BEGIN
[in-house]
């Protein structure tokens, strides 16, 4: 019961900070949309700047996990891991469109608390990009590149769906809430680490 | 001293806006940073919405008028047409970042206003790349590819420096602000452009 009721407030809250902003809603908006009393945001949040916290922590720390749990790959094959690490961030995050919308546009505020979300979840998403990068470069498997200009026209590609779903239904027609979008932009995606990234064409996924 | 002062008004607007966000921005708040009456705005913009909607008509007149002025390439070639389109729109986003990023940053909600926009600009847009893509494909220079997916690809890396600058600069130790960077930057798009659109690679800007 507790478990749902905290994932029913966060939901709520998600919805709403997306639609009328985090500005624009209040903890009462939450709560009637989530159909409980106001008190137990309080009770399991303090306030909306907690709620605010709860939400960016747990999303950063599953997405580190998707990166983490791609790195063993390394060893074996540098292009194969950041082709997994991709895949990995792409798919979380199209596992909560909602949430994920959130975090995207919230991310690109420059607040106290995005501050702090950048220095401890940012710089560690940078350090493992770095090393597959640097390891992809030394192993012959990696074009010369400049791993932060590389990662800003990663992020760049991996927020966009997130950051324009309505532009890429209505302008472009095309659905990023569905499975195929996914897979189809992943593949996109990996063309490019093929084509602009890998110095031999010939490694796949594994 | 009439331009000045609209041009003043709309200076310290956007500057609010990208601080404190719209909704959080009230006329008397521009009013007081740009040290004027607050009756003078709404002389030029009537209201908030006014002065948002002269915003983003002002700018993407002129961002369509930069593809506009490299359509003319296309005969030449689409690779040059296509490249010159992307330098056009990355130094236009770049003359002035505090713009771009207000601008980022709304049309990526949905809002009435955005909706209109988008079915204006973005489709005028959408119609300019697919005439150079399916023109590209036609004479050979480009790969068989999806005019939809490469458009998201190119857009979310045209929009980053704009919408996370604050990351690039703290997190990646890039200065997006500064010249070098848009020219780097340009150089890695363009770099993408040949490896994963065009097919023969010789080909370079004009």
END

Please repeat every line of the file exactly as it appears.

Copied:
[in-house]
């Protein structure tokens, strides 16, 4: 019961900070949309700047996990891991469109608390990009590149769906809430680490 | 001293806006940073919405008028047409970042206003790349590819420096602000452009 009721407030809250902003809603908006009393945001949040916290922590720390749990790959094959690490961030995050919308546009505020979300979840998403990068470069498997200009026209590609779903239904027609979008932009995606990234064409996924 | 002062008004607007966000921005708040009456705005913009909607008509007149002025390439070639389109729109986003990023940053909600926009600009847009893509494909220079997916690809890396600058600069130790960077930057798009659109690679800007 507790478990749902905290994932029913966060939901709520998600919805709403997306639609009328985090500005624009209040903890009462939450709560009637989530159909409980106001008190137990309080009770399991303090306030909306907690709620605010709860939400960016747990999303950063599953997405580190998707990166983490791609790195063993390394060893074996540098292009194969950041082709997994991709895949990995792409798919979380199209596992909560909602949430994920959130975090995207919230991310690109420059607040106290995005501050702090950048220095401890940012710089560690940078350090493992770095090393597959640097390891992809030394192993012959990696074009010369400049791993932060590389990662800003990663992020760049991996927020966009997130950051324009309505532009890429209505302008472009095309659905990023569905499975195929996914897979189809992943593949996109990996063309490019093929084509602009890998110095031999010939490694796949594994 | 009439331009000045609209041009003043709309200076310290956007500057609010990208601080404190719209909704959080009230006329008397521009009013007081740009040290004027607050009756003078709404002389030029009537209201908030006014002065948002002269915003983003002002700018993407002129961002369509930069593809506009490299359509003319296309005969030449689409690779040059296509490249010159992307330098056009990355130094236009770049003359002035505090713009771009207000601008980022709304049309990526949905809002009435955005909706209109988008079915204006973005489709005028959408119609300019697919005439150079399916023109590209036609004479050979480009790969068989999806005019939809490469458009998201190119857009979310045209929009980053704009919408996370604050990351690039703290997190990646890039200065997006500064010249070098848009020219780097340009150089890695363009770099993408040949490896994963065009097919023969010789080909370079004009």